DIY Design



Design / DIY Design / Design Styles / Design Small Gardens / Low Maintenance / Designing a Kitchen Garden / Feng Shui Gardens / Healing Gardens

Garden design starts by- inspecting the site for its shape, topography and boundaries.
- When redesigning a garden, one needs to decide which existing features should stay and those that should go, aiming to keep as many mature trees as possible.
- Gardens should complement the style of your house and its surroundings.
- Establish your needs and preferences, in priority order, on paper. This list should guide you, but keep in mind the available space, the intent of balance and very importantly the cost of construction and maintenance.

Use the following information to aid you in your personal need list:
Taps and their location are of utmost importance.
Trees will be the first plants to consider in your design and planting scheme. They live for many years and you need to decide on their purpose, for instance to provide privacy, shade or focus.
Flowerbeds and shrub borders of formal or informal, colour, height and shapes. Shrubs and trees should create the frame of your garden and think in horizontal and vertical lines of triangular shapes.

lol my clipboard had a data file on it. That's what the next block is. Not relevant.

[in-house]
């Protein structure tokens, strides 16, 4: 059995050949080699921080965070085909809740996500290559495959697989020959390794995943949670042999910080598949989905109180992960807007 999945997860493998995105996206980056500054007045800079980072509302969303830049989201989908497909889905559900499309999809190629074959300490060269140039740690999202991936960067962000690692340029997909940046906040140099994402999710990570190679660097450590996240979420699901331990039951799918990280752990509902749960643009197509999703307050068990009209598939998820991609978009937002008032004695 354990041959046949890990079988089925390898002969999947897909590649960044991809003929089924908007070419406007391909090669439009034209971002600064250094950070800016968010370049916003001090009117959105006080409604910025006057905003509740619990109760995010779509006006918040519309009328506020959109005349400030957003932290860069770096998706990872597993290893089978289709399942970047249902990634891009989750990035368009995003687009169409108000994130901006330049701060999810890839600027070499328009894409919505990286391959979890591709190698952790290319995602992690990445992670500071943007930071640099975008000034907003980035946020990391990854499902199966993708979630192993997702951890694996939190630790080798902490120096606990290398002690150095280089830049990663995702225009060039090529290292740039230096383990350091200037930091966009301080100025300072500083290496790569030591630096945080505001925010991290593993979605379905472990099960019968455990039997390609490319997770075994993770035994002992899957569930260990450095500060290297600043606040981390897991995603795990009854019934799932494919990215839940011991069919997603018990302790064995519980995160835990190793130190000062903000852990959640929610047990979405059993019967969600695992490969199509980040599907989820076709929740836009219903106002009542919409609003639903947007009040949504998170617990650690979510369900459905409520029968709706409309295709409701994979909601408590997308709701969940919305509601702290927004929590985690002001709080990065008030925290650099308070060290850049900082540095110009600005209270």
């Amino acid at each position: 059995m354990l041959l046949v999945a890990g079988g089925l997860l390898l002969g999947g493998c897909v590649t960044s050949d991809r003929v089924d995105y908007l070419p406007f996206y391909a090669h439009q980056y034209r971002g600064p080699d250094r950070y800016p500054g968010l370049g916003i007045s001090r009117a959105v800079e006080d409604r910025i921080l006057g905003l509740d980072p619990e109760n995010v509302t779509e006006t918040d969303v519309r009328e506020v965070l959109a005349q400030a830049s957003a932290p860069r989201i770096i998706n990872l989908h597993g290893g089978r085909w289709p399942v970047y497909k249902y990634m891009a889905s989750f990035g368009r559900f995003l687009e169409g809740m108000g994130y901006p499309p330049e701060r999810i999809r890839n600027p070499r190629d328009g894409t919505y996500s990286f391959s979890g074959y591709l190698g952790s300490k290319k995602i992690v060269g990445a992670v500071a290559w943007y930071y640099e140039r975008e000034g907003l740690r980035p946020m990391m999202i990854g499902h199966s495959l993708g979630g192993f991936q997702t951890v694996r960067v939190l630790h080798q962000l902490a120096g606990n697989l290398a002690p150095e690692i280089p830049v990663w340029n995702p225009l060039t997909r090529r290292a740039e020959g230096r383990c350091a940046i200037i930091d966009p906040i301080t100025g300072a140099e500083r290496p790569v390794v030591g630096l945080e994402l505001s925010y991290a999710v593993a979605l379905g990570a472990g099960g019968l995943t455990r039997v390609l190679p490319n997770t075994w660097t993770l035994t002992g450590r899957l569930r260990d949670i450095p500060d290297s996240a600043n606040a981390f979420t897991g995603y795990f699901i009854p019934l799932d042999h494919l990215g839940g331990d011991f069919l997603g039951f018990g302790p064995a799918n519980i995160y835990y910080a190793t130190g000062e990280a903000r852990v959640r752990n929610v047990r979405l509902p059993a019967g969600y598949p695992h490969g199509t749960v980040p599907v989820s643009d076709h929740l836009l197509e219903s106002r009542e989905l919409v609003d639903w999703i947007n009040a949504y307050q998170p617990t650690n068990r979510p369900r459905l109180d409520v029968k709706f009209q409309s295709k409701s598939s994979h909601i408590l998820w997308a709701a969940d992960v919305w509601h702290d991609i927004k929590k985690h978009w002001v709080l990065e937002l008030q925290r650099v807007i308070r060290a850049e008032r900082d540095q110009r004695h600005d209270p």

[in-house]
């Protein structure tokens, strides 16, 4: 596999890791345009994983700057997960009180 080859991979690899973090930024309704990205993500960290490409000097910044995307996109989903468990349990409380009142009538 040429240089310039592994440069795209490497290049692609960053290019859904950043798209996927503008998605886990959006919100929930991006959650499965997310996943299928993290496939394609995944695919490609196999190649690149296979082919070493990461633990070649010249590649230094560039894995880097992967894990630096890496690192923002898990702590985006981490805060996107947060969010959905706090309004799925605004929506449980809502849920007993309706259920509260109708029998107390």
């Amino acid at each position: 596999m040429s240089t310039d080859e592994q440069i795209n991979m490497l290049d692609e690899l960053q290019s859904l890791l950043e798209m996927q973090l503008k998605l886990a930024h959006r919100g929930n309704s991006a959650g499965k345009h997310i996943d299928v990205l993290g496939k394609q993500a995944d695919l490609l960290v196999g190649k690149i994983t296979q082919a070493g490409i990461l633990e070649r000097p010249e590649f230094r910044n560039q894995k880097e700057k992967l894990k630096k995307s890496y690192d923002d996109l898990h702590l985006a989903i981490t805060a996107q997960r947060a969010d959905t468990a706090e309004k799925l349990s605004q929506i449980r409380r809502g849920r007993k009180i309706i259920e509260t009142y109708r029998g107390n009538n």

Lawns should be the lush green carpets of your garden.
Ponds and water features for a touch of magic! Ponds need to be positioned where they will receive ample light, be child-safe and have protection from invasive roots from trees.
Swimming pools need to be child-safe and should ideally receive afternoon sun. It is advisable to fence the pool in and with a wide range of fencing it is possible to make this yet another feature.
Rock gardens needs to look as natural as possible and good drainage is essential. These gardens are at their best during spring, with an often-dull winter. Incorporate evergreens, winter-flowering bulbs and annuals for summer interest.
Built-in barbecues provide social times in the garden, for all to enjoy. The positioning should be free from close by overhanging trees. Alternatively use a portable barbecue for areas that are too small.
Patios or paved areas are ideal for tubbed trees and container plants. There should be enough space for furniture and easy movement.